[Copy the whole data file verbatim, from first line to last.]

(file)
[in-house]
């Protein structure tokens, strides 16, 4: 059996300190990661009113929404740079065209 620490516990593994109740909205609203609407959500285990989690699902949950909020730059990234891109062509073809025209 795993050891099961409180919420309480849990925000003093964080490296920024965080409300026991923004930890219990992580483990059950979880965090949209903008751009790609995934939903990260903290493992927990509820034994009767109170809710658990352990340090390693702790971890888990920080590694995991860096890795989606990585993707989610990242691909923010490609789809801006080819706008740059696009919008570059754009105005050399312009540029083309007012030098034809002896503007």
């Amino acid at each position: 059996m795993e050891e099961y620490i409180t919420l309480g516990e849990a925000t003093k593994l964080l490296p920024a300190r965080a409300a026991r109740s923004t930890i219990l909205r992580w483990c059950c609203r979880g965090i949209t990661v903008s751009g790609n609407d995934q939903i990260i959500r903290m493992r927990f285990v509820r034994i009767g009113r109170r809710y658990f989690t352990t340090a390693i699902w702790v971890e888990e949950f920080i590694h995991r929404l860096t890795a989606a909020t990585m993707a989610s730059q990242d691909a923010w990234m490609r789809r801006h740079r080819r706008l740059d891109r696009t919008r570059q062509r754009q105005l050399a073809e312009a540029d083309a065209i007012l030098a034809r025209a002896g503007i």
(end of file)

[in-house]
């Protein structure tokens, strides 16, 4: 059996300190990661009113929404740079065209 620490516990593994109740909205609203609407959500285990989690699902949950909020730059990234891109062509073809025209 795993050891099961409180919420309480849990925000003093964080490296920024965080409300026991923004930890219990992580483990059950979880965090949209903008751009790609995934939903990260903290493992927990509820034994009767109170809710658990352990340090390693702790971890888990920080590694995991860096890795989606990585993707989610990242691909923010490609789809801006080819706008740059696009919008570059754009105005050399312009540029083309007012030098034809002896503007």
């Amino acid at each position: 059996m795993e050891e099961y620490i409180t919420l309480g516990e849990a925000t003093k593994l964080l490296p920024a300190r965080a409300a026991r109740s923004t930890i219990l909205r992580w483990c059950c609203r979880g965090i949209t990661v903008s751009g790609n609407d995934q939903i990260i959500r903290m493992r927990f285990v509820r034994i009767g009113r109170r809710y658990f989690t352990t340090a390693i699902w702790v971890e888990e949950f920080i590694h995991r929404l860096t890795a989606a909020t990585m993707a989610s730059q990242d691909a923010w990234m490609r789809r801006h740079r080819r706008l740059d891109r696009t919008r570059q062509r754009q105005l050399a073809e312009a540029d083309a065209i007012l030098a034809r025209a002896g503007i």